Trump isn't corrupt?

Much negative has been said of Sec. Hillary Clinton, namely, that she is unfit to serve as President because she is untrustworthy.  Some have even said that Donald Trump is a better choice because, unlike Sec. Clinton, he is not corrupt.  

In order to better understand this claim, one should ask, "What makes a politician corrupt?"

First, let's define the term such that we are all on the same page.

Corrupt:  —adjective (From

  • guilty of dishonest practices, as bribery; lacking integrity; crooked: a corrupt judge.
  • debased in character; depraved; perverted; wicked; evil: a corrupt society.
  • made inferior by errors or alterations, as a text.
  • infected; tainted.
  • decayed; putrid.

So, in plain words, if one lies, cheats, or steals, that person is corrupt.

Based on this definition, I submit that Sec. Clinton is no more corrupt that Donald Trump.  Nor is Donald Trump any more corrupt than Sec. Clinton. Both have issues that support the theory that both candidates have challenges in the area of corruption.

For instance:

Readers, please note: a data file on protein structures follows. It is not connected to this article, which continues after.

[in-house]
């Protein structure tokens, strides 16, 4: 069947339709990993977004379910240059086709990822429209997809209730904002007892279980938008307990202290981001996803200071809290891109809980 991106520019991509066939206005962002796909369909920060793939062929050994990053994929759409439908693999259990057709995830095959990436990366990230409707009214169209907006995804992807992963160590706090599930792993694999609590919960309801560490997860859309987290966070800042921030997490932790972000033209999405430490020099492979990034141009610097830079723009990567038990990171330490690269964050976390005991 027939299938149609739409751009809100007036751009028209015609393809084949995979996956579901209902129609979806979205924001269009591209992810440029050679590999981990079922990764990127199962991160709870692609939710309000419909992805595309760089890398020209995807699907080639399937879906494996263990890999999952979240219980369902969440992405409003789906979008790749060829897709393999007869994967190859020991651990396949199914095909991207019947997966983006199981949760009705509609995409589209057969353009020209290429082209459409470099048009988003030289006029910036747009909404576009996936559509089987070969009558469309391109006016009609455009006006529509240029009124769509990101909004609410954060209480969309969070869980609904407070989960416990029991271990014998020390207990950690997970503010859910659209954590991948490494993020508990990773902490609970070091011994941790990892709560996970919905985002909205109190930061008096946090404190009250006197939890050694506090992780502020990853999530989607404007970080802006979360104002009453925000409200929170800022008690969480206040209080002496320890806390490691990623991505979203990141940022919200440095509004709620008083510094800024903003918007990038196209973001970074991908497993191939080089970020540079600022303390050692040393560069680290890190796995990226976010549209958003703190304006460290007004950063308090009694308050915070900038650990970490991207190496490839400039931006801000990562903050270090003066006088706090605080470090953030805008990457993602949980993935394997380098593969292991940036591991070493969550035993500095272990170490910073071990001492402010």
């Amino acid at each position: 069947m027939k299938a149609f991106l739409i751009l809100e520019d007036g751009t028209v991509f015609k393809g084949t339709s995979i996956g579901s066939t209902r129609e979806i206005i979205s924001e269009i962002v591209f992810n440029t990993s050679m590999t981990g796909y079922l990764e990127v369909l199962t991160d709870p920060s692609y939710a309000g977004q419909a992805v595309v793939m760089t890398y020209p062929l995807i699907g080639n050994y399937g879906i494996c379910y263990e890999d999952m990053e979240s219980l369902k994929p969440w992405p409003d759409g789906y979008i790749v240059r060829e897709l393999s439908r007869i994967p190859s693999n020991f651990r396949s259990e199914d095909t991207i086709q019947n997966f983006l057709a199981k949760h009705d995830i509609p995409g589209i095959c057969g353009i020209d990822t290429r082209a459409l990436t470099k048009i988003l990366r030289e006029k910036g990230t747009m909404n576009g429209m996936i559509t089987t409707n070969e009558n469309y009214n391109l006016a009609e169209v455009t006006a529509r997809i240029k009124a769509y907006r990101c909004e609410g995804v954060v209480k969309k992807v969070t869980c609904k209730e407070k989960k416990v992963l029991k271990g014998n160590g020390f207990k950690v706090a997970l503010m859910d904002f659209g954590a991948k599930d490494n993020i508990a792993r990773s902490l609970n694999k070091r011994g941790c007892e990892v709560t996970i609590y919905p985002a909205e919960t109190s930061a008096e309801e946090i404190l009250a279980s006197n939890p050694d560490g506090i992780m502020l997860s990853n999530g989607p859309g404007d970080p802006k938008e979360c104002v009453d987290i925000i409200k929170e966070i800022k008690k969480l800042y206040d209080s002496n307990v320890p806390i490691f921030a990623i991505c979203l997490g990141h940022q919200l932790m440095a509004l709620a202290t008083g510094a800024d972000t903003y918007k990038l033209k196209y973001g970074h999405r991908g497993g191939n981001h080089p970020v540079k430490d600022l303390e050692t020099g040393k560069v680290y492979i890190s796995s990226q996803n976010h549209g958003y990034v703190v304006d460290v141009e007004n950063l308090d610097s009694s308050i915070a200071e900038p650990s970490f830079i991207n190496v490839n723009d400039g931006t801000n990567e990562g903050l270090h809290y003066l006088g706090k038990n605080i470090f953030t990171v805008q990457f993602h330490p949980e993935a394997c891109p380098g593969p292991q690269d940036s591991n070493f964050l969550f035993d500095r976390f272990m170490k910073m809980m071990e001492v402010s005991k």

• Clinton's Email Issues
  • Clinton's Whitewater Involvement
  • Clinton Foundation Alignment with State Department


  • Trump's lies with regard to his support of the Iraq Invasion
  • Trump doing business in Cuba before the lifting of sanctions
  • Trump using his foundation to fund his personal initiatives

These are only samples of the integrity shortfalls of both of these people. Neither occupy the moral high ground on this front. At the end of the day, voters have to figure out which of their nostrils they will push closed. Calling out one of them over the other on this filter is oxymoronic.

At the end of the day, voters will make their choice on rational and irrational bases. Irrationally, I am not a Clinton supporter. In short, I really don't like her.  I think she is shrill, arrogant, and two-faced.  That said, I think she better understands how our Government works than Trump. She also has demonstrated some level of intellectual curiosity about things that she doesn't understand.  My issues with Donald Trump, beyond those cited above, are too numerous to list here.  

Rationally, voters should take a "blind taste test" of these candidates.  For instance, if you were sitting in the departure lounge of an airport talking to one of two possible pilots, would you climb on the plane with the guy in a pilot's uniform or the guy who talks about flying but can't even discuss the plane's nomenclature? Granted, both have their risks, but one presents a far less risky proposition than the other.  

This is an over-simplistic view of the choice before Our Country. However, there exists an axiom at play that has so far powered Trump's rise to power: The less one knows about something, the simpler it must be."  The thought that someone without knowledge can "shake things up" without doing more damage than good makes as much sense as letting Homer Simpson run a nuclear power plant.